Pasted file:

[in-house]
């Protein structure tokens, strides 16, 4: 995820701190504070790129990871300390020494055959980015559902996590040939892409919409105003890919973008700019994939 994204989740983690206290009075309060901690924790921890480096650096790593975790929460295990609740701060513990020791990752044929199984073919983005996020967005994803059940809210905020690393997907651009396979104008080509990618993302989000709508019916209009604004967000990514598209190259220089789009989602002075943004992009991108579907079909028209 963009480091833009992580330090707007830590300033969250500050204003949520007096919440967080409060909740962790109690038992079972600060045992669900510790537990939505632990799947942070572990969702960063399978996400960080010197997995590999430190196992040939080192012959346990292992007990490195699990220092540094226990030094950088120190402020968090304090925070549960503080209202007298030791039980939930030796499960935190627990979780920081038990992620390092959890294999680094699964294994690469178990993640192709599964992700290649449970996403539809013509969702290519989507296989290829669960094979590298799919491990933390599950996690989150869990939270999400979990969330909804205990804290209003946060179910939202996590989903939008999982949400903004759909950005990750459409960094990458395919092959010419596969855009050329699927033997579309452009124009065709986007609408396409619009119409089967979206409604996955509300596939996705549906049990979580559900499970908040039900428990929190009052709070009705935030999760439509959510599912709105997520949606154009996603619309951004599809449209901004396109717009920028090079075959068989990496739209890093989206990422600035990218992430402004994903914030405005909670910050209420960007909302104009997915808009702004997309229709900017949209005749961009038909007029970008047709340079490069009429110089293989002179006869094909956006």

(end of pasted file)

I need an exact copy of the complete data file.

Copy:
[in-house]
């Protein structure tokens, strides 16, 4: 995820701190504070790129990871300390020494055959980015559902996590040939892409919409105003890919973008700019994939 994204989740983690206290009075309060901690924790921890480096650096790593975790929460295990609740701060513990020791990752044929199984073919983005996020967005994803059940809210905020690393997907651009396979104008080509990618993302989000709508019916209009604004967000990514598209190259220089789009989602002075943004992009991108579907079909028209 963009480091833009992580330090707007830590300033969250500050204003949520007096919440967080409060909740962790109690038992079972600060045992669900510790537990939505632990799947942070572990969702960063399978996400960080010197997995590999430190196992040939080192012959346990292992007990490195699990220092540094226990030094950088120190402020968090304090925070549960503080209202007298030791039980939930030796499960935190627990979780920081038990992620390092959890294999680094699964294994690469178990993640192709599964992700290649449970996403539809013509969702290519989507296989290829669960094979590298799919491990933390599950996690989150869990939270999400979990969330909804205990804290209003946060179910939202996590989903939008999982949400903004759909950005990750459409960094990458395919092959010419596969855009050329699927033997579309452009124009065709986007609408396409619009119409089967979206409604996955509300596939996705549906049990979580559900499970908040039900428990929190009052709070009705935030999760439509959510599912709105997520949606154009996603619309951004599809449209901004396109717009920028090079075959068989990496739209890093989206990422600035990218992430402004994903914030405005909670910050209420960007909302104009997915808009702004997309229709900017949209005749961009038909007029970008047709340079490069009429110089293989002179006869094909956006």